Wednesday, August 04, 2010

Like Miss Mansfield, Constant Reader, I am all behind! So a quick catch-up...

We went to see how the HAIR company are faring these days now that Will Swenson who had played 'Berger' has left the show. Well I can report that the understudy and former Tribe member Steel Burkhardt has slipped into the role with ease and in fact the show seems to flow a little easier without Swenson's overly-manic performance.There was no Caissie Levy as 'Sheila' so we had Megan Reinking who although she has a similar voice didn't really have Levy's control so she sounded a bit loosey-goosey when belting.

However the show was still a fantastic experience and as we were in the fifth row, a bit scary being so close to the marauding hippies! It was great to be close enough to see all the interaction between the actors - especially when Gavin Creel had to start the title song again after he ran his fingers through a co-star's hair that was just a bit too manky for Gavin!

Of course we were also close enough to be among the first ones up on the stage at the end... well after I had buffaloed over the rest of our row.
It was nice to linger on the stage after - Owen had a chat with Woof (aka Luther Creek) who had come over to complement O on his beard and I had a wee chat with the ever-chatty, ever-approachable, Chrissie (aka Allison Case). Her rendition of the glorious FRANK MILLS never fails to get me blubby so it was nice to tell her so!London will be the lesser for their disappearance after 4th September.

Last week Owen booked to see GUTTED: A REVENGER'S MUSICAL which played a couple of days at the Riverside Studios before making it's way to Edinburgh.
Now I had no idea what it was all about... and I suspect Owen didn't either, however what he did know was that one of his cultural heroes was playing a featured role - none other than Jim Bob from Carter USM!

What, no programme - not even a photocopied sheet?? I was less than impressed and even less so with the Soho media-type audience who all seemed to know each other. Loudly. Director Chris George popped up to tell us that as it was just a preview it would be nice to laugh as loud as we could - oh and that one of the cast had not been able to make it so someone was standing in! Needless to say my heart was sinking by the time the lights went down.

But damn it all.... it was HUGE fun. Martin White and Danielle Ward's show is a sort of delirious mix of KIND HEARTS AND CORONETS and THE ROCKY HORROR SHOW.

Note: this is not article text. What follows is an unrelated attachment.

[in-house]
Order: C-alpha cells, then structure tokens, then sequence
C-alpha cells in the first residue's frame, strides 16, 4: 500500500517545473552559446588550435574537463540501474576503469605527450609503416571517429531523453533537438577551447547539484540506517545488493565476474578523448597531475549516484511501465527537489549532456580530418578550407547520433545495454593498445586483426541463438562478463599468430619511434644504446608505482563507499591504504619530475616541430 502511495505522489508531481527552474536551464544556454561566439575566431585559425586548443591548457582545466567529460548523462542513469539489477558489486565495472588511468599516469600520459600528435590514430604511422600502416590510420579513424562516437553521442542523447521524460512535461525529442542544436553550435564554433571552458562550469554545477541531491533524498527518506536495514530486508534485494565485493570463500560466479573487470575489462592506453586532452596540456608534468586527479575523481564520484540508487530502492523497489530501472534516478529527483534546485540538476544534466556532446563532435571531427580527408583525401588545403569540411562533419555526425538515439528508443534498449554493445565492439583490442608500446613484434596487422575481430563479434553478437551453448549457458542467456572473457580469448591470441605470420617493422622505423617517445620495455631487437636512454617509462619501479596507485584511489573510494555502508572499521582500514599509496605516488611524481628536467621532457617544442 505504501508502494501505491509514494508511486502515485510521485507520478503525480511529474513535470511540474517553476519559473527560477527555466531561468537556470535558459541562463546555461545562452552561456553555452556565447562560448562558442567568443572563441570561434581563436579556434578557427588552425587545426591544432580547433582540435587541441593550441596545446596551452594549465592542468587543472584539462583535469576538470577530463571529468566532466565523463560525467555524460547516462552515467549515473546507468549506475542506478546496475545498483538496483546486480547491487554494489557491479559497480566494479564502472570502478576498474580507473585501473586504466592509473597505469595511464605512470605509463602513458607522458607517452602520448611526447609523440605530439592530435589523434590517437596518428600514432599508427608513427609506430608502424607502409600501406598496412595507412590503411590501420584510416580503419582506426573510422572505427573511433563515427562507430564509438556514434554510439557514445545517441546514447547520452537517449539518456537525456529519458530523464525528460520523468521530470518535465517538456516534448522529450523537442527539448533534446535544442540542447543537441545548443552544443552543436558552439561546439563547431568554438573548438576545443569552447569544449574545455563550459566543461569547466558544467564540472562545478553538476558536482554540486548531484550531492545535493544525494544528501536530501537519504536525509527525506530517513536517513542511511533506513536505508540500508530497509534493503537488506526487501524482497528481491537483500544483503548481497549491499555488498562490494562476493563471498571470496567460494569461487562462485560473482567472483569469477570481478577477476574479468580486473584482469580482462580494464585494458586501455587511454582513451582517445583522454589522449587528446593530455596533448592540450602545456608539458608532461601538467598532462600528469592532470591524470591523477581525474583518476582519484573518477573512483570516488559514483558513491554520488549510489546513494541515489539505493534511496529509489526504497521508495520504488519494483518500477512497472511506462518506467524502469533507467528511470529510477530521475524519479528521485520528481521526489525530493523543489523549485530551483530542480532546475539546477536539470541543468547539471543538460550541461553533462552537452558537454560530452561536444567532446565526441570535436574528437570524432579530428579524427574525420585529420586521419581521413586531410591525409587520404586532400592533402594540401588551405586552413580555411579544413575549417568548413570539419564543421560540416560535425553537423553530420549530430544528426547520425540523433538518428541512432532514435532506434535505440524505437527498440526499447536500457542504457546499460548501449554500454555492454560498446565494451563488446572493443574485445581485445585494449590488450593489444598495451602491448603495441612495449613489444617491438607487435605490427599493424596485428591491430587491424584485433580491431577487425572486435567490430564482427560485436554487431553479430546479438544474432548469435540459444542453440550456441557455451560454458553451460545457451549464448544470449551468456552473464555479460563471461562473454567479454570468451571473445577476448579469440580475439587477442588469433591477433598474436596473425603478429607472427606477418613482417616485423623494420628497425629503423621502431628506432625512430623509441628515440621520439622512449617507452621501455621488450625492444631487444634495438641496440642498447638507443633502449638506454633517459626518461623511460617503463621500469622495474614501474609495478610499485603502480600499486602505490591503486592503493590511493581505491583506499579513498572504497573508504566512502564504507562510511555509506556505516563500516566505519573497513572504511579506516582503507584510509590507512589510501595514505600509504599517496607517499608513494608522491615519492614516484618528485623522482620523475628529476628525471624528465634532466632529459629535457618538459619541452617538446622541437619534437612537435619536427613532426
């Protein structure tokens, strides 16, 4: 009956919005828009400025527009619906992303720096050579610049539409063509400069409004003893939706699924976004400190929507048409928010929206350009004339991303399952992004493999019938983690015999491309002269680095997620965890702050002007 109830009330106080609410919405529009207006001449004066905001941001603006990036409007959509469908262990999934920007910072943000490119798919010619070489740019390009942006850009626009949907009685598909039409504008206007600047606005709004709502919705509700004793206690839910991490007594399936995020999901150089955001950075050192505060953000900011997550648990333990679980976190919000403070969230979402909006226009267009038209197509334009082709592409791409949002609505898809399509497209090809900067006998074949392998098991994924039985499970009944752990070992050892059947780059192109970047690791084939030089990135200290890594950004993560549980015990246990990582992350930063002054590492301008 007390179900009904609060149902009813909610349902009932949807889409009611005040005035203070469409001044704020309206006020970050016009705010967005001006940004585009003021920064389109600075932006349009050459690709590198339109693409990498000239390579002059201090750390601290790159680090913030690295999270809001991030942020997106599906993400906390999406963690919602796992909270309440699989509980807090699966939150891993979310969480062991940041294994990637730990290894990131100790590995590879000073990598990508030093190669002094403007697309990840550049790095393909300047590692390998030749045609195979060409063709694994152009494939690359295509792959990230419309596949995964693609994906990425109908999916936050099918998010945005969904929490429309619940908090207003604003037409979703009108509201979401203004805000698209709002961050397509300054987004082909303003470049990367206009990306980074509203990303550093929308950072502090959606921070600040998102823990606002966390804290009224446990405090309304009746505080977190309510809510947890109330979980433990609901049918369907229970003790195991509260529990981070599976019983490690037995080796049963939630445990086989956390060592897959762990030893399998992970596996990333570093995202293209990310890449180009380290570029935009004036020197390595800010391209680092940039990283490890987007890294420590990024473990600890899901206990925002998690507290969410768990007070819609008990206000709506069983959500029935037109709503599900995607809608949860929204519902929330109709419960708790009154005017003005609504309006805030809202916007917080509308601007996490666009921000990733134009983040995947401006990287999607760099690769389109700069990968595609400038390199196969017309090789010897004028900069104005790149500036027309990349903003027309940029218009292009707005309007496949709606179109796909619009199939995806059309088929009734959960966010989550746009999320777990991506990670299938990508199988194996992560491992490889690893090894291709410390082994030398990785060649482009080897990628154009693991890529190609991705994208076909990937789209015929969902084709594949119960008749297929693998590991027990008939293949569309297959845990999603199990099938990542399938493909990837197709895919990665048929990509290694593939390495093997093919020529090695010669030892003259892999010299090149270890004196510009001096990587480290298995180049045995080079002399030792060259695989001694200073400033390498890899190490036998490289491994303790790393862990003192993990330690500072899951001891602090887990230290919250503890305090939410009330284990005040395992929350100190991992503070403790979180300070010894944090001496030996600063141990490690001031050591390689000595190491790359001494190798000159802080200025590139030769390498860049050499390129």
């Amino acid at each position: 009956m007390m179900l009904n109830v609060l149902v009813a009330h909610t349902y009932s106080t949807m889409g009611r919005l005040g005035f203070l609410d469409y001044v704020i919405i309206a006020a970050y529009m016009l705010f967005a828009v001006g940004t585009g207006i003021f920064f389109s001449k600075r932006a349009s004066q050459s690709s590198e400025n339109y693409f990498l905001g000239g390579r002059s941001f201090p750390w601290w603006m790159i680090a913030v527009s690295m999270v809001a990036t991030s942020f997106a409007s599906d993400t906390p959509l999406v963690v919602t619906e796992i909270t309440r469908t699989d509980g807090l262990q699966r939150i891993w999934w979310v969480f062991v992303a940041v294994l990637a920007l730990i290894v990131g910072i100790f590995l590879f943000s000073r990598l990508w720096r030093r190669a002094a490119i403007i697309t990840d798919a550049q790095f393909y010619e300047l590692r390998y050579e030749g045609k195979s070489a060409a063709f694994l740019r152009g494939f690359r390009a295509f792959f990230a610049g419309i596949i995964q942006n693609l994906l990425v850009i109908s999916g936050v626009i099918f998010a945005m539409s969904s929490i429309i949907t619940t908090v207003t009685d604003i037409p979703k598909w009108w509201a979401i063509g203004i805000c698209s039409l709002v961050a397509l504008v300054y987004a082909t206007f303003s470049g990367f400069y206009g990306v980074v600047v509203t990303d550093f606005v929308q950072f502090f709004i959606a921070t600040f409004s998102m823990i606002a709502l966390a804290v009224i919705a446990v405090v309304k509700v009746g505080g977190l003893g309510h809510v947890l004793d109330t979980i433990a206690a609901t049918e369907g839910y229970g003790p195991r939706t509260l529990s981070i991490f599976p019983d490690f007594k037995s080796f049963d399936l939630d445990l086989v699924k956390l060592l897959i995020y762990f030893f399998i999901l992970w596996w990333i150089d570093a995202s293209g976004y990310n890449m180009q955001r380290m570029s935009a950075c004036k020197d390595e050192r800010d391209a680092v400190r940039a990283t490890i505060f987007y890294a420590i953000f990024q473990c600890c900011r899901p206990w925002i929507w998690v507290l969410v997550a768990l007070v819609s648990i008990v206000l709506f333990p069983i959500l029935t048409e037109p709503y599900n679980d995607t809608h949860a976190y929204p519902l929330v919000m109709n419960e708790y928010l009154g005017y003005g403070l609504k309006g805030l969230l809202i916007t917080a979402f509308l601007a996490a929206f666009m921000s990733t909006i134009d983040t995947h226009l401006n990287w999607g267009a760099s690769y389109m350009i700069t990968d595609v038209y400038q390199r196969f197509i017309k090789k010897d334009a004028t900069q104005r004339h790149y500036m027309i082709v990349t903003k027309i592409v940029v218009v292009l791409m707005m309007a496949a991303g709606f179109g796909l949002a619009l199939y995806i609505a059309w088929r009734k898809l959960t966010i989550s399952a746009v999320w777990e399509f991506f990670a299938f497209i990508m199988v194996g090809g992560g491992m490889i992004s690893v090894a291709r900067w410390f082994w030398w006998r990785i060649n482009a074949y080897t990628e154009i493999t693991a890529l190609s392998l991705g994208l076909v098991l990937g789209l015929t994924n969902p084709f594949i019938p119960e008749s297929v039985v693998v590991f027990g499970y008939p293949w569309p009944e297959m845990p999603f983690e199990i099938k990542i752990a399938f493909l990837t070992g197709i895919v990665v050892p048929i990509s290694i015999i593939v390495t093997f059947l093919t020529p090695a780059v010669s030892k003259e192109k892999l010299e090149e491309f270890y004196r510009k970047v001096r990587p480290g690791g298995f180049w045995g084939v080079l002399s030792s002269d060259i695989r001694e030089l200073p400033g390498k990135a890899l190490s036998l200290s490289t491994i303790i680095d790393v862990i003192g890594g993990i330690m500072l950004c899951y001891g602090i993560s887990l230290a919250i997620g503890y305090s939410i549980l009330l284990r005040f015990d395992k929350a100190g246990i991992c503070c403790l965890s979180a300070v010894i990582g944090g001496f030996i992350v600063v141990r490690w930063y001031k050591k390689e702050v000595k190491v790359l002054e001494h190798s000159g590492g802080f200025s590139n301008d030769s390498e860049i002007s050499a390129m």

It's the wedding day of Sorrow (the delightful Helen George) to her super-posh boyfriend (the unstoppable Colin Hoult) so everyone should be happy, right? Wrong. Sorrow has tracked the posh bloke for years after finding out he murdered her parents when she was young and now she has him, not only in her wedding photographs but in her sights.

However there is also his awful family to deal with... literally, as they keep turning up at the wrong time. An obnoxious cousin to be smothered, an aunt harpy to be dispatched with a rake, etc. However there is the chance of future happiness with the friendly gardener (Doc Brown). But Sorrow is haunted by Fate (well... a trio of them to be precise) so no one is guaranteed a happy ending.The cast is full of rich comedy talent - The Penny Dreadfuls aka David Reed, Thom Tuck and Humphrey Ker played the ghoulish figures of Fate as well as the three policemen after the murderer while Michael Legge was a prissy, hysterical vicar spouting truisms like "When you sin it's like God sticking his finger up your bum and you have to smell it for the rest of your life"!

Margaret Cabourn-Smith was an acerbic housekeeper, Doc Brown had an appealing presence as the young gardener with a love of M&Ms (but not the peanut ones) and Jim Bob felt his way through his roles of a washed-up pop star and Sorrow's ghostly Dad but did them both with an undeniable charm.As mentioned, Helen George was a delight, a good voice as well as sharp comic timing but the undeniable star of the show was Colin Hoult who did an Alec Guinness and played all the members of the ghastly rich and nasty family - disappearing and re-appearing in quick-change after quick-change and coping disdainfully with recalcitrant props. He was huge fun.

The score was amiable rather than memorable but it is the sort of show that carefully nurtured in a small theatre could become a big cult hit. I wish them well!

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